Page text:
The Subject-Typology-Epistomological Status

An example of a short subject-typology could be:

  1. Material of interest for contemporary history,
  2. Biographical material concerning known personalities,
  3. Ethnologically and culturally interesting material, and
  4. Material of interest for the arts.

Now, one can ask, what is the condition of possibility for creating such a typology? What must necessarily be known before the typology can be formulated? The answer to these questions is of course that it is necessary to have a more or less conscious or clear conception of what it is essential to know about man, combined with a conception of the way in which the audiovisual material in the archive can be expected to contribute. Some of the most important aspects of the problem of selection are to be found in the thinking connected with formulation of the subject-typology. The distinction between essentials and inessentials, which in the typology is formulated in a general way and in relation to the archive’s purpose, rests on criteria derived from conceptions of a metaphysical character such as conceptions of ‘man’, of ‘society’, of ‘culture’ etc. It is in these concepts, which in our knowledge and actions work in a heuristic and not a deterministic way, that our personal ‘philosophy of history’ or our personal ‘metaphysic’ are to be found. All these concepts are often very vague and only partly consciously analysed, but nevertheless they are necessary and form the basis for our image of world. They are a kind of a priori, torso-like, but absolutely necessary total-image of our life-world, and in reality it is this flickering and unanalysed image, which is fundamental for our thinking knowledge, when we act, and when we select. It is the flickering, metaphysical image, which is behind both the formulation of the general subject-typology and the specific selection decisions. In the typology the image has been formulated in a general way - in the specific selection the image has the character of a heuristic basis for a decision. Everyone who has made decisions about essential/unessential has to find his arguments in these metaphysical conceptions if his selection decision is being criticized and therefore needs some kind of argument. It is an eventual critique, which makes clear the metaphysical character of selection work - and metaphysics does not mean pseudo-religious conceptions, but the common principles and concepts, which create coherence and integration in our thinking. Coherence and integration are the key words!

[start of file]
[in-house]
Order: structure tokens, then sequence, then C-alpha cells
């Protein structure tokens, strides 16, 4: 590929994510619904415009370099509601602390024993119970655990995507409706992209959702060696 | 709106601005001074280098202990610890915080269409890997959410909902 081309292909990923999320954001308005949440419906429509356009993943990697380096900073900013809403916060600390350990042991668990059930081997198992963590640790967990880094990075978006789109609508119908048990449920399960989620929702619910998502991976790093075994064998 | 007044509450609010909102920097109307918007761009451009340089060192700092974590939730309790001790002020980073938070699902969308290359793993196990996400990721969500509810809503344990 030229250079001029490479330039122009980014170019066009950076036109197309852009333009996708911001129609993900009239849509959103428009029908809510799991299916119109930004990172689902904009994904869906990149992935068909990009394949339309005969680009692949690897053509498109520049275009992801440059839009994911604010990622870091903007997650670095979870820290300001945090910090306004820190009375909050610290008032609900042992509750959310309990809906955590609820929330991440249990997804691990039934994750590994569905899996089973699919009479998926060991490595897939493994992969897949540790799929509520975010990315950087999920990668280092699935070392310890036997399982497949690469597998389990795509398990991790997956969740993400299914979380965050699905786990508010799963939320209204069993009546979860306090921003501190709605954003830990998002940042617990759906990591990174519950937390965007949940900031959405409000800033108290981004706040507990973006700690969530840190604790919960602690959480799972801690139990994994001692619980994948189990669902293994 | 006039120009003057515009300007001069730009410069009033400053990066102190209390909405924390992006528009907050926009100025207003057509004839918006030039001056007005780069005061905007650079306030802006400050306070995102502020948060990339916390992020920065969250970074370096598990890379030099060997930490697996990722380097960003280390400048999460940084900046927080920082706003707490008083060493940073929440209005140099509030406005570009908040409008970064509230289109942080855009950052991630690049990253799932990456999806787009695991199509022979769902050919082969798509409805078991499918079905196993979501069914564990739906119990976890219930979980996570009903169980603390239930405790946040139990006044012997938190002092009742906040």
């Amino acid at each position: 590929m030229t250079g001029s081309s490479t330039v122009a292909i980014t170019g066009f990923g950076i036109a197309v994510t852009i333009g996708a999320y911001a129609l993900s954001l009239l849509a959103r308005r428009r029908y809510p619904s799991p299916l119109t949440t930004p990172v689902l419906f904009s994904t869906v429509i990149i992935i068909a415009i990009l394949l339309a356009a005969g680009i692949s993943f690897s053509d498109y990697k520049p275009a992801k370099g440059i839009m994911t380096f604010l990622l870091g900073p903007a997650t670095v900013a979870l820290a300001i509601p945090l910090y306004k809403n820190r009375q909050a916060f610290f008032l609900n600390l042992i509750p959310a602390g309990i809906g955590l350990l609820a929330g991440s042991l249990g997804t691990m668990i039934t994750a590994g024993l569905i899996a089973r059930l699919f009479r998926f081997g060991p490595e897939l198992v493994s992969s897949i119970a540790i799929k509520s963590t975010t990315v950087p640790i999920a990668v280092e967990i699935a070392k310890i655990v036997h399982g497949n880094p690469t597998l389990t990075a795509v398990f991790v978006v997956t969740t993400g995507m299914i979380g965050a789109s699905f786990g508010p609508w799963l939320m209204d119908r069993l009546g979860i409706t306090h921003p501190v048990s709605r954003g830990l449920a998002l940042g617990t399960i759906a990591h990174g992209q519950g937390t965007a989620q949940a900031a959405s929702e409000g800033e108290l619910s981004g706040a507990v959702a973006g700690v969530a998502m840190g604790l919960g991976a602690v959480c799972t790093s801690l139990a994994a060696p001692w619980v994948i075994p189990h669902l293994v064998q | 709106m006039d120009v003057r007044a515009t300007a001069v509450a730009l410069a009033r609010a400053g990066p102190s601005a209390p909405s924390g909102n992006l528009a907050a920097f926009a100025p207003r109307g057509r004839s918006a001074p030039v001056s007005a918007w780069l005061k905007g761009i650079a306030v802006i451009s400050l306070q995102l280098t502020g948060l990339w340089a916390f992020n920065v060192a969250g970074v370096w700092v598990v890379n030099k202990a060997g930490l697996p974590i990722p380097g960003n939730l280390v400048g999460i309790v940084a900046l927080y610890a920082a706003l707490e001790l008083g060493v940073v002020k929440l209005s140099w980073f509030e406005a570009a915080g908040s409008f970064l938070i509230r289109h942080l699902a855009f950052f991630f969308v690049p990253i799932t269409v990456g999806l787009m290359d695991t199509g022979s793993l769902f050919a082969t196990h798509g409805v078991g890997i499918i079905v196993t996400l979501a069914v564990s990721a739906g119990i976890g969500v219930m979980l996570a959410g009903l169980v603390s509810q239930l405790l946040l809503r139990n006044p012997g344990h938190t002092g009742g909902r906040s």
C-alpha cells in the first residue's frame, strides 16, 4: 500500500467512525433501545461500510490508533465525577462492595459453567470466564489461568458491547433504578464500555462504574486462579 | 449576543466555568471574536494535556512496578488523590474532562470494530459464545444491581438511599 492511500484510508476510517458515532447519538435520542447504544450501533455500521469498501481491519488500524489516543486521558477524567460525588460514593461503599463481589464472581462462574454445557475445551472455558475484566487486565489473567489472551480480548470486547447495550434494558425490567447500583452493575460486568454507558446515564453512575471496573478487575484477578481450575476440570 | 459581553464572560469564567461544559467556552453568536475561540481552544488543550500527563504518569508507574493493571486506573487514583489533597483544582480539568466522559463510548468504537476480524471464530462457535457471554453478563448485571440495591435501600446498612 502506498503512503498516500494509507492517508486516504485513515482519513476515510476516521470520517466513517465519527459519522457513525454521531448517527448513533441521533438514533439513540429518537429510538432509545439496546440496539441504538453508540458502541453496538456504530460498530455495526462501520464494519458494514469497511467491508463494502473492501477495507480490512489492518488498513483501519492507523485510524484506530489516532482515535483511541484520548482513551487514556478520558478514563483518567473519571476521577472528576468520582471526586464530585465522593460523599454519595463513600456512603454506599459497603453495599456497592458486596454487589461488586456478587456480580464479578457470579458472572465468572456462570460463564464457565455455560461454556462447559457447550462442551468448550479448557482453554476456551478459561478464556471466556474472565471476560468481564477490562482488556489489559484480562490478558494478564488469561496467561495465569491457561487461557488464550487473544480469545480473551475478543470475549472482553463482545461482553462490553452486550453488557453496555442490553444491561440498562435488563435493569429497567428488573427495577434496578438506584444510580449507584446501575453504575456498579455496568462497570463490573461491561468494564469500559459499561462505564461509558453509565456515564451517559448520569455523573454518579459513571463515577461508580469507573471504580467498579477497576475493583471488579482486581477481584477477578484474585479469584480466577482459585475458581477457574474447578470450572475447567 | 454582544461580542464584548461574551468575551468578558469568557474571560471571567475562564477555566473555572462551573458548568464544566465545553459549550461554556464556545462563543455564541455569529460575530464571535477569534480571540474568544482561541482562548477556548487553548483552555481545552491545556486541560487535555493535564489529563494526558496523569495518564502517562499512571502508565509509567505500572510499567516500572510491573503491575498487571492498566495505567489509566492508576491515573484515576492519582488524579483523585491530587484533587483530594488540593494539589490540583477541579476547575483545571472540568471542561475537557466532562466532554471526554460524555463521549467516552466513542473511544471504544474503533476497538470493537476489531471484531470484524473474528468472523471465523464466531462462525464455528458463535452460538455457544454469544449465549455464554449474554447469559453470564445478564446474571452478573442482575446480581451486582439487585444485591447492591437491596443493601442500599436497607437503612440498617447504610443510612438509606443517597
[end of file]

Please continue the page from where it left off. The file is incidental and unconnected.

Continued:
It can be seen therefore that the problem of selection is founded one kind of metaphysics; but it also has other philosophical aspects. One of these lies within theory of knowledge. One could say, that the metaphysical part of the problem is concerned with the answers to the question: what are the conditions of possibility for selections - what is the a priori in selection? But the theory of knowledge problem is concerned with the answers to the question: why must this material be selected and that erased? It is the structure or logic of thinking in practical selection work we are looking to find. How does the selector motivate a specific selection?

At this point the discussion can take advantage of the previously mentioned debate about the relationship between general and specific knowledge, between nomological and ontological knowledge. In the space available we can mention only a few elements in the dominant conception of the problem and some of the points of critique. The dominating school is positivism, and it is the positivistic conception which underlies what many Americans call ‘hard’ science’.

The literature about positivism is very large, but a classical representative is Carl G Hempel, whose articles The Function of General Laws in History, (1942) and Studies in the Logic of Explanation (1948) are worthy of reading. In short, the positivistic ideal is, that when you must explain an event, then it is necessary to split it up into several parts, so that every part can be explained by means of the general laws formulated within secure sciences. If, for instance, you must explain a specific traffic accident, the first thing to do is to establish the experiential data; influence of alcohol, braking distance, the specific traffic situation, mental condition of the driver, etc., and then you will investigate these data by means of the relevant sciences, which in the case will be: medical science, technical science, traffic-sociology, psychology and so on. The general knowledge from these sciences, which can be used, is called ‘covering laws’ because they are considered to cover the established facts. After the analysis of the facts by means of the respective sciences, the positivist nominates the sum of these separate explanations to be the explanation.

The same kind of procedure is involved when a selector motivates a specific selection by referring to it being ‘covered’ by one or often several categories in the subject-typology of the archive. But this kind of explanation suffers from great weaknesses and the critique of positivism is about to uncover some of them. A brief critique of positivistic theory of knowledge can be found in Maurice Mandelbaum’s article: The problem of covering laws, in History and theory, (1961), and a very profound critique can be found in one of the most exciting, modern philosophical works, Bernard Lonergan’s Insight. A study of human understanding, (1958).